Wednesday, October 10, 2012

A Little More On Privilege

I think we can agree that having the ability to send your kids to private school is a symptom/reflection of economic privilege, yes? Turns out that sending your kids to public school may be so as well:

Another friend in Brooklyn, N.Y., takes the argument one step further. When I first mentioned our private-public dilemma to her, she responded by saying, "I don't see how that's a dilemma." As she saw it, "'liberal guilt' surrounding education is a privilege; it's a privilege to not want to send your kids to the best private school because it's not 'just' or 'even' or (I hate to say it), because it isn't diverse enough." She told me about how her own parents, as immigrants, moved to an affluent suburb of Long Island where they didn't fit in, so that their kids could go to the richest (and, sadly, whitest) school. "I hated it," she told me, "and tried explaining the reason to them, and they just couldn't understand what I was going on about."

What are we to make of that?

Perhaps we can say that the individual quoted above is incorrect? But her reasoning seems sound enough or, at least, not obviously wrong, so it's hard to argue against her. Absent a rebuttal, however, I think we must treat her assertion as (provisionally) true.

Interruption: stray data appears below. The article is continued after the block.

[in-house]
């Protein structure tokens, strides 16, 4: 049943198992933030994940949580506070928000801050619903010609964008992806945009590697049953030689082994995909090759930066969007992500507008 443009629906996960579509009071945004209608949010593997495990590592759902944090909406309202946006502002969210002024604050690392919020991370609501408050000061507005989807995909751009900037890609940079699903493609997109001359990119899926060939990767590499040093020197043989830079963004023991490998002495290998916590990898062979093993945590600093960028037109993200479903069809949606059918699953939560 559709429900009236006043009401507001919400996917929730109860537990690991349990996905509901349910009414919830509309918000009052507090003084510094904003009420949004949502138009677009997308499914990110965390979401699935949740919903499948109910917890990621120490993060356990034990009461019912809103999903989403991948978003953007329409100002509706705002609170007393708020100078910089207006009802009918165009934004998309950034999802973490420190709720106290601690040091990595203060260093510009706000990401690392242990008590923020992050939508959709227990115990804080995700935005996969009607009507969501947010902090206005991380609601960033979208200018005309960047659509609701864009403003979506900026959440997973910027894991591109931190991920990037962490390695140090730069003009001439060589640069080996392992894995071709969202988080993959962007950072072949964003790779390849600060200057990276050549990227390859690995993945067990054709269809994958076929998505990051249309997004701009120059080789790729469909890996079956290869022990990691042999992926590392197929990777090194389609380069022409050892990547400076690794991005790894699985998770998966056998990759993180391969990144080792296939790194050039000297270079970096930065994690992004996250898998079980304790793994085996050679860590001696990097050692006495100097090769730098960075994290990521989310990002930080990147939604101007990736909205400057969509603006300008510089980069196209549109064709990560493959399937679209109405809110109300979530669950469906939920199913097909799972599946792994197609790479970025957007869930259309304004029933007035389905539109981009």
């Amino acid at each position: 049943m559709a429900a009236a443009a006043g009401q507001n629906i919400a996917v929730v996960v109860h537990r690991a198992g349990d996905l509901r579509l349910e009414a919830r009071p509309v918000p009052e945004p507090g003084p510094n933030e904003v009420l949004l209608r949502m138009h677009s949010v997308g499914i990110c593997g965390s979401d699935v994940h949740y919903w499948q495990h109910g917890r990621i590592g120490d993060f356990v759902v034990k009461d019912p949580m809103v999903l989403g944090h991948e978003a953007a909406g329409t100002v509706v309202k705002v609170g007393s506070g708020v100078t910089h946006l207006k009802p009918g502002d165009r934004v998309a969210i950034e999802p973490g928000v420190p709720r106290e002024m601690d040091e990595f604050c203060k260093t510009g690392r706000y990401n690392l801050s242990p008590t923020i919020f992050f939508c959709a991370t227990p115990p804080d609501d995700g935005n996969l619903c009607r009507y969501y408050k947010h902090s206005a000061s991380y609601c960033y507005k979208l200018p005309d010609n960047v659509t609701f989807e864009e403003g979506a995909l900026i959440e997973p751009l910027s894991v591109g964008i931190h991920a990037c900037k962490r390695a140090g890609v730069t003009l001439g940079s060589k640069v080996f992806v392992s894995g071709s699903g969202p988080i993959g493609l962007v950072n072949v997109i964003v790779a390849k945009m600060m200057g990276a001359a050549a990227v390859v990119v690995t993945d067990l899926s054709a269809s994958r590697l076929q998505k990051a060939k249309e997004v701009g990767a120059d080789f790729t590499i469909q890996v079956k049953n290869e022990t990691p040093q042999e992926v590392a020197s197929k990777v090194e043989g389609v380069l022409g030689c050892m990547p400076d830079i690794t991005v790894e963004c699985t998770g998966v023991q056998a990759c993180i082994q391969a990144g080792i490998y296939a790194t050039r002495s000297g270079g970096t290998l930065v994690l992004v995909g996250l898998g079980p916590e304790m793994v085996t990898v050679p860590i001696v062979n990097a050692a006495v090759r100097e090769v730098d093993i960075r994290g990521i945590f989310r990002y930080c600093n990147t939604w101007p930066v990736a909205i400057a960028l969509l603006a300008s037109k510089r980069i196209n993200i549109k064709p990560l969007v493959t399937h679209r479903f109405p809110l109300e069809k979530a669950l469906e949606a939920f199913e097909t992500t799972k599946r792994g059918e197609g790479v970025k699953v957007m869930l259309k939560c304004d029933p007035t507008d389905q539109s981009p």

Here's where it gets interesting: If we treat the above assertion as true we've identified a situation where both of the options1 available to a well-off family are the result of "privilege" of some kind. This may undoubtedly be true; having any sort of choice in the matter of schooling at all may truthfully be said to be the result of their privileged position in society. But if that is indeed the case then why bring it up at all?

This goes back to Kant's observation that "ought implies can"; to attach moral significance to an action (an "ought") it needs to be logically possible for an actor to undertake that action. The (implied) ideal is that people should not act from a position of privilege, or that when they choose to act in some particular fashion they should try to do so in a way which is congruent with minimizing the effects of privilege. But if all available options have been identified as "privileged" in one way or the other then the whole notion of "privilege" becomes morally vacuous by virtue of the fact that there's no "!privileged" choice.

This is a clear example of the third definition of "privilege" that I posted about earlier. "Privilege", in this instance, becomes something akin to original sin. It adheres to a person by virtue of history and cannot be discharged by any action on eir part.

Which, again, is probably one of the reasons that there is some degree of hostility to the notion of privilege, especially within the skeptic community. The parent mentioned above is privileged, Conor Friedersdorf is privileged, but in neither case does that make their choices/positions necessarily wrong from a logical or moral standpoint. The invocation of "privilege" in these instances is more of a rhetorical bludgeoning device than an actual argument, which understandably annoys some people.

1 Excluding home-schooling and/or tutoring.


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